Interesting Discoveries in Stainforth Scrapbooks

While Stainforth kept a very detailed catalog of his collection of women’s writing, he also kept personal scrapbooks with clippings of smaller pieces of writing. Scrapbooking was a common hobby during his time, and people would often exchange them with eachother. The pieces in Stainforths are all written by women and are by and large poetry. While researching the book, I made some interesting (and humorous) findings, of which I will share a few. 

Firstly, Stainforth included many handwritten notes and letters which are extremely useful in helping us learn more about his collection process. One letter that stood out came from a convent on the Isle of Mann, in which the person writing (yet to be identified) explains to Stainforth that they have sent him the newest tracts from the Isle. Upon further digging, we discovered that Stainforth had possible relatives on the Island, possibly explaining his vast collection of writing from the area. Below is an excerpt from the letter.

Next, a ballad with sheet music, entitled “The College Petition. Stainforth collected many hymns and odes, but very few including the sheet music. The pamphlet states that James Clarke wrote the music, but upon further inspection, Stainforth left a handwritten note indicating that the author of the song was a woman named Jane Prospect. I found this rather interesting as she has no personal record in his catalog, and we were unable to find any other information on her online. Perhaps this means that he knew her personally, and wanted to ensure that she was given some form of credit for her writing.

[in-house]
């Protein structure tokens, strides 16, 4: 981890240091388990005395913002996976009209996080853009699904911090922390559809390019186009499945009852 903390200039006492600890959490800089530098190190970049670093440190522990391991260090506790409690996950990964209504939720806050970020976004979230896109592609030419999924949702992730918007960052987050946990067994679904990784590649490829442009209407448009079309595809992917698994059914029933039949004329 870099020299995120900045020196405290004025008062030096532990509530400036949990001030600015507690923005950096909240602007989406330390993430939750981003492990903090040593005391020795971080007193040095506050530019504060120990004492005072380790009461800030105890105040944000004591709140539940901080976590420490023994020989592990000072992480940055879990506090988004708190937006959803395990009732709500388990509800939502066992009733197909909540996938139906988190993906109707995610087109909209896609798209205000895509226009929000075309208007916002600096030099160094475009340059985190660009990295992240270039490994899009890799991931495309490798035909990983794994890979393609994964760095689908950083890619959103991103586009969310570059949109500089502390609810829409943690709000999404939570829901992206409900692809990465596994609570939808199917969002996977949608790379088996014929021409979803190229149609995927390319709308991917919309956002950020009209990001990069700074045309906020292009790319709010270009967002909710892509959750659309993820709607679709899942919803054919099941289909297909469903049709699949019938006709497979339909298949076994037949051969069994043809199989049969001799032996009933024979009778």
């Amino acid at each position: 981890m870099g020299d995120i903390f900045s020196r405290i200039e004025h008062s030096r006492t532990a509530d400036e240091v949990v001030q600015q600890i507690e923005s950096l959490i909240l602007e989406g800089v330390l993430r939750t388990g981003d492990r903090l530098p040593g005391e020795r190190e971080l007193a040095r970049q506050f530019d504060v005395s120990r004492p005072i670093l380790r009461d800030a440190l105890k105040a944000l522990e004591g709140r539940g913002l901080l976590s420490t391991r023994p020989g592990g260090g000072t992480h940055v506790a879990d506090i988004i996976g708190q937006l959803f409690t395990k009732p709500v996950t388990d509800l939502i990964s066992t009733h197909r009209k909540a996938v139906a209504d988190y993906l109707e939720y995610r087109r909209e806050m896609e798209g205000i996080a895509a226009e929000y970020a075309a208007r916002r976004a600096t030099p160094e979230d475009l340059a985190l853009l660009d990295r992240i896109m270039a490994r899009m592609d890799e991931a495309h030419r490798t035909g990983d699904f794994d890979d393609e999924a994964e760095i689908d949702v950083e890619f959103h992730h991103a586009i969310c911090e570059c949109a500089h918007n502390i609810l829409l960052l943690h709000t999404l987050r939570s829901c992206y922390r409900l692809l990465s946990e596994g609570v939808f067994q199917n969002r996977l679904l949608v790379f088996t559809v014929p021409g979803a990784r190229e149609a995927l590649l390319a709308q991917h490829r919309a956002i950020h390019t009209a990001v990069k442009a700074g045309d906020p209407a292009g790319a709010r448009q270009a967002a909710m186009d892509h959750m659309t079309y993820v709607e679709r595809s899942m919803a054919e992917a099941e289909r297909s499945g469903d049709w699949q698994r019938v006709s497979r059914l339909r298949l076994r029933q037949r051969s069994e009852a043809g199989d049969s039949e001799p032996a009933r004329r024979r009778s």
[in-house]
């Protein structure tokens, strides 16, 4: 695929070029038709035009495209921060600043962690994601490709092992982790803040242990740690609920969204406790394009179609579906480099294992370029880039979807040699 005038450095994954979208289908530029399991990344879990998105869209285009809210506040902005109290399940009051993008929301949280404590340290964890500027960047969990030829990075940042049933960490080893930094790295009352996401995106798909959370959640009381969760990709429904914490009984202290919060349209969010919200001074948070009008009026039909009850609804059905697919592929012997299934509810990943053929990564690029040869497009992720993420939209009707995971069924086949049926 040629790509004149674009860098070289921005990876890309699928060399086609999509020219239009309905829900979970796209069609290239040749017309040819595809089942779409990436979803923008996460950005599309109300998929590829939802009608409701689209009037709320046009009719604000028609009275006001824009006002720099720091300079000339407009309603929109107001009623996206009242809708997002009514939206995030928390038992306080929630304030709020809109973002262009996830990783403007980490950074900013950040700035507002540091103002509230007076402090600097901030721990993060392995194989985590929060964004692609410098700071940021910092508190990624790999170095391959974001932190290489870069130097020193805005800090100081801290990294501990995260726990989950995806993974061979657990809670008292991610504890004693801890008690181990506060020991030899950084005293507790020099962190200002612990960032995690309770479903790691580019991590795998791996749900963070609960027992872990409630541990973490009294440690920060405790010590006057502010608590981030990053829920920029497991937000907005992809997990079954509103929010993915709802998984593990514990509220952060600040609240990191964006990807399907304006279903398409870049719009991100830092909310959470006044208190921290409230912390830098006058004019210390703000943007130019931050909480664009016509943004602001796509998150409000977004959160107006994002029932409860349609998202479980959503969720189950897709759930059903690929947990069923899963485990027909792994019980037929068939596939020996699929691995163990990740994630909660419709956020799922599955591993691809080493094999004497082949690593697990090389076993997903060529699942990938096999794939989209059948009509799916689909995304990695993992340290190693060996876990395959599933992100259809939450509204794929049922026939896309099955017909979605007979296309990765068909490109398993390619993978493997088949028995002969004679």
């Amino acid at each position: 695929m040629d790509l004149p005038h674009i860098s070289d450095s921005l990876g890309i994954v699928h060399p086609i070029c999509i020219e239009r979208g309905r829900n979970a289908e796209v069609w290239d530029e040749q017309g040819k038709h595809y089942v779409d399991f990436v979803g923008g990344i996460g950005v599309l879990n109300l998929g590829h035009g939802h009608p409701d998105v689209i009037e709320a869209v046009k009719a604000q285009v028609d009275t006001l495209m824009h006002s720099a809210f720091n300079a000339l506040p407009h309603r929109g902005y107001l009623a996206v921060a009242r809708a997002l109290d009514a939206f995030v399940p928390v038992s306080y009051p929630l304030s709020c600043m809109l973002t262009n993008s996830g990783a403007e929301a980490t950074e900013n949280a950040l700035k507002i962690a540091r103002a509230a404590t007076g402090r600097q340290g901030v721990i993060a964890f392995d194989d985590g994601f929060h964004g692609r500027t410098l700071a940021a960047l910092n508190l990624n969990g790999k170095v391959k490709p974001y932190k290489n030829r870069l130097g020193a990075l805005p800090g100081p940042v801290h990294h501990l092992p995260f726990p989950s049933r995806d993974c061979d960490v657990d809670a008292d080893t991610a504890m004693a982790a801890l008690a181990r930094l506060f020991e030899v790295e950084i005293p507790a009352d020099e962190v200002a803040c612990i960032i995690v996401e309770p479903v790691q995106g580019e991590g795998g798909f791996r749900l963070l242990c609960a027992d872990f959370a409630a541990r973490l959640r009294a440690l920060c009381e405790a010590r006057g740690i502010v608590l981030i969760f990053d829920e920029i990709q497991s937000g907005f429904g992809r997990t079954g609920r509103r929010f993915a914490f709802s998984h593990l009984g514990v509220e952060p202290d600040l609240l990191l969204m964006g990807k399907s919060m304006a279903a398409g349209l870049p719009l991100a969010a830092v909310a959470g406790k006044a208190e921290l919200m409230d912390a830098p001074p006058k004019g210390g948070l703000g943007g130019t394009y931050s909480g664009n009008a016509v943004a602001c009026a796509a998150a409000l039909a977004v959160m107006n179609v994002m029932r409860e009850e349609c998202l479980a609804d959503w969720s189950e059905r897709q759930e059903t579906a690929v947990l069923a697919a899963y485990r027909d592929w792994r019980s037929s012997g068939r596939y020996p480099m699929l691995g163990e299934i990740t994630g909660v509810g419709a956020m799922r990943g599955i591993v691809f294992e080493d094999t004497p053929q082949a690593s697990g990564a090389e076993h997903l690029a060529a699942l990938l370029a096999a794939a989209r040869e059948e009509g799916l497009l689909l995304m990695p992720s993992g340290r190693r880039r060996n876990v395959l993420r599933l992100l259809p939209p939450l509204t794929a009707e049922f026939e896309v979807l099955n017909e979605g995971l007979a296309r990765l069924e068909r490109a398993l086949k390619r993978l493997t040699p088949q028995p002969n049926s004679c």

The pamphlet came from St. Paul’s Church Yard, which we know was less than a mile away from Stainforth’s parish. It is also worth noting that this area was a major hub for the printing and publishing industry, as well as a meeting place for the religious community. To learn more about the Geographical landscape of Stainforth, please see Susan Guinn-Chipman project here

Lastly, a rather humorous poem immediately caught my attention, the title: “When Lovers Come to Woo A Girl,” author: unknown. The short poem describes how young men attempt to “woo” a young woman, through rather lackluster methods. At the end of the poem, the girl answered his question (which I take as a proposal, but interpretations may vary) with a simple: “fa la la la l, &e, &c”, an incredible response. While this is by no means a literary masterpiece, it gives insight into the depth and variety of writing that Stainforth collected. 

These scrapbooks have been a lot of fun to look through and research, and have helped us learn more about how Stainforth collected work and corresponded with authors. We look forward to continuing to unpack the contents of these scrapbooks and comparing them with the data in our database.

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